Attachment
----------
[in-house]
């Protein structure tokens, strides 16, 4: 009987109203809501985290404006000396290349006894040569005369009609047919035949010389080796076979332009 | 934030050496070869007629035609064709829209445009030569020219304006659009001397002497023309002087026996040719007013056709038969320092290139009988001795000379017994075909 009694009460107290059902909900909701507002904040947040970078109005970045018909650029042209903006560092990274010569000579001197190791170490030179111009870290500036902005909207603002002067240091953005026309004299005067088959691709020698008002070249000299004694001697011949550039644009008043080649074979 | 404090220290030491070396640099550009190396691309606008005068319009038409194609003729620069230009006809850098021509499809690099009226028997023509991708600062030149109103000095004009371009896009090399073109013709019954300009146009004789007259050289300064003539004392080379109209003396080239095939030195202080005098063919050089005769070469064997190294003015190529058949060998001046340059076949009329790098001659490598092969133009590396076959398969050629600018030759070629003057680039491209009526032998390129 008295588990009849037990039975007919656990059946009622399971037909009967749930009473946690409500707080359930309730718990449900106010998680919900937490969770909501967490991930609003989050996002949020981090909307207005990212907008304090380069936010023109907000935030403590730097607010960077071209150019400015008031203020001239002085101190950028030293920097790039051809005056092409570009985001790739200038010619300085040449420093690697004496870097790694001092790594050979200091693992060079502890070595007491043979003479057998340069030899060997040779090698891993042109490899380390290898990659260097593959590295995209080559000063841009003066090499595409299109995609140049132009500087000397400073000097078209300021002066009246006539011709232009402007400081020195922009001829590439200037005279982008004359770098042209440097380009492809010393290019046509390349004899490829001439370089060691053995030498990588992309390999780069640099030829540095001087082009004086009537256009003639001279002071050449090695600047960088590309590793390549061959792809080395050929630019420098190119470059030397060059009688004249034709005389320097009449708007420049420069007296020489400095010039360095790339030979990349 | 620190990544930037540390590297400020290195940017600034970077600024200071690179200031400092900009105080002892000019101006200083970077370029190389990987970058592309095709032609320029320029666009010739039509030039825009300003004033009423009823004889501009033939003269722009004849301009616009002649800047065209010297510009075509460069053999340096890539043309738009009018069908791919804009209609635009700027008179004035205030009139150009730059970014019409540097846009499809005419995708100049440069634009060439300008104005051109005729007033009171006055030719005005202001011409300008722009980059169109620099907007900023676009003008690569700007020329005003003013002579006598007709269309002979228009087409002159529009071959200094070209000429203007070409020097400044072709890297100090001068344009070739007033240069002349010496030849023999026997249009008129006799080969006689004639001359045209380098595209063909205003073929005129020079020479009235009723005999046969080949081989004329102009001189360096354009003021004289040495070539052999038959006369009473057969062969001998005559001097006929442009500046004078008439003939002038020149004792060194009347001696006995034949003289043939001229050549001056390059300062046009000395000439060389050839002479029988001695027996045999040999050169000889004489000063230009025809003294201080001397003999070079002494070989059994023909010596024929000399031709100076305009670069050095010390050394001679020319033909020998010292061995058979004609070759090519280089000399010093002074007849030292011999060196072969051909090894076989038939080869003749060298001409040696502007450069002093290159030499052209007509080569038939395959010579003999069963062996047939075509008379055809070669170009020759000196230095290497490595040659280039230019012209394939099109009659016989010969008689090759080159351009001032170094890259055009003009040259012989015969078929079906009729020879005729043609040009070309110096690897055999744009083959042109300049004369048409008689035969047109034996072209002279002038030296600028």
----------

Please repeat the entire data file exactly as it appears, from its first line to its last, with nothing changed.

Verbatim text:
[in-house]
């Protein structure tokens, strides 16, 4: 009987109203809501985290404006000396290349006894040569005369009609047919035949010389080796076979332009 | 934030050496070869007629035609064709829209445009030569020219304006659009001397002497023309002087026996040719007013056709038969320092290139009988001795000379017994075909 009694009460107290059902909900909701507002904040947040970078109005970045018909650029042209903006560092990274010569000579001197190791170490030179111009870290500036902005909207603002002067240091953005026309004299005067088959691709020698008002070249000299004694001697011949550039644009008043080649074979 | 404090220290030491070396640099550009190396691309606008005068319009038409194609003729620069230009006809850098021509499809690099009226028997023509991708600062030149109103000095004009371009896009090399073109013709019954300009146009004789007259050289300064003539004392080379109209003396080239095939030195202080005098063919050089005769070469064997190294003015190529058949060998001046340059076949009329790098001659490598092969133009590396076959398969050629600018030759070629003057680039491209009526032998390129 008295588990009849037990039975007919656990059946009622399971037909009967749930009473946690409500707080359930309730718990449900106010998680919900937490969770909501967490991930609003989050996002949020981090909307207005990212907008304090380069936010023109907000935030403590730097607010960077071209150019400015008031203020001239002085101190950028030293920097790039051809005056092409570009985001790739200038010619300085040449420093690697004496870097790694001092790594050979200091693992060079502890070595007491043979003479057998340069030899060997040779090698891993042109490899380390290898990659260097593959590295995209080559000063841009003066090499595409299109995609140049132009500087000397400073000097078209300021002066009246006539011709232009402007400081020195922009001829590439200037005279982008004359770098042209440097380009492809010393290019046509390349004899490829001439370089060691053995030498990588992309390999780069640099030829540095001087082009004086009537256009003639001279002071050449090695600047960088590309590793390549061959792809080395050929630019420098190119470059030397060059009688004249034709005389320097009449708007420049420069007296020489400095010039360095790339030979990349 | 620190990544930037540390590297400020290195940017600034970077600024200071690179200031400092900009105080002892000019101006200083970077370029190389990987970058592309095709032609320029320029666009010739039509030039825009300003004033009423009823004889501009033939003269722009004849301009616009002649800047065209010297510009075509460069053999340096890539043309738009009018069908791919804009209609635009700027008179004035205030009139150009730059970014019409540097846009499809005419995708100049440069634009060439300008104005051109005729007033009171006055030719005005202001011409300008722009980059169109620099907007900023676009003008690569700007020329005003003013002579006598007709269309002979228009087409002159529009071959200094070209000429203007070409020097400044072709890297100090001068344009070739007033240069002349010496030849023999026997249009008129006799080969006689004639001359045209380098595209063909205003073929005129020079020479009235009723005999046969080949081989004329102009001189360096354009003021004289040495070539052999038959006369009473057969062969001998005559001097006929442009500046004078008439003939002038020149004792060194009347001696006995034949003289043939001229050549001056390059300062046009000395000439060389050839002479029988001695027996045999040999050169000889004489000063230009025809003294201080001397003999070079002494070989059994023909010596024929000399031709100076305009670069050095010390050394001679020319033909020998010292061995058979004609070759090519280089000399010093002074007849030292011999060196072969051909090894076989038939080869003749060298001409040696502007450069002093290159030499052209007509080569038939395959010579003999069963062996047939075509008379055809070669170009020759000196230095290497490595040659280039230019012209394939099109009659016989010969008689090759080159351009001032170094890259055009003009040259012989015969078929079906009729020879005729043609040009070309110096690897055999744009083959042109300049004369048409008689035969047109034996072209002279002038030296600028």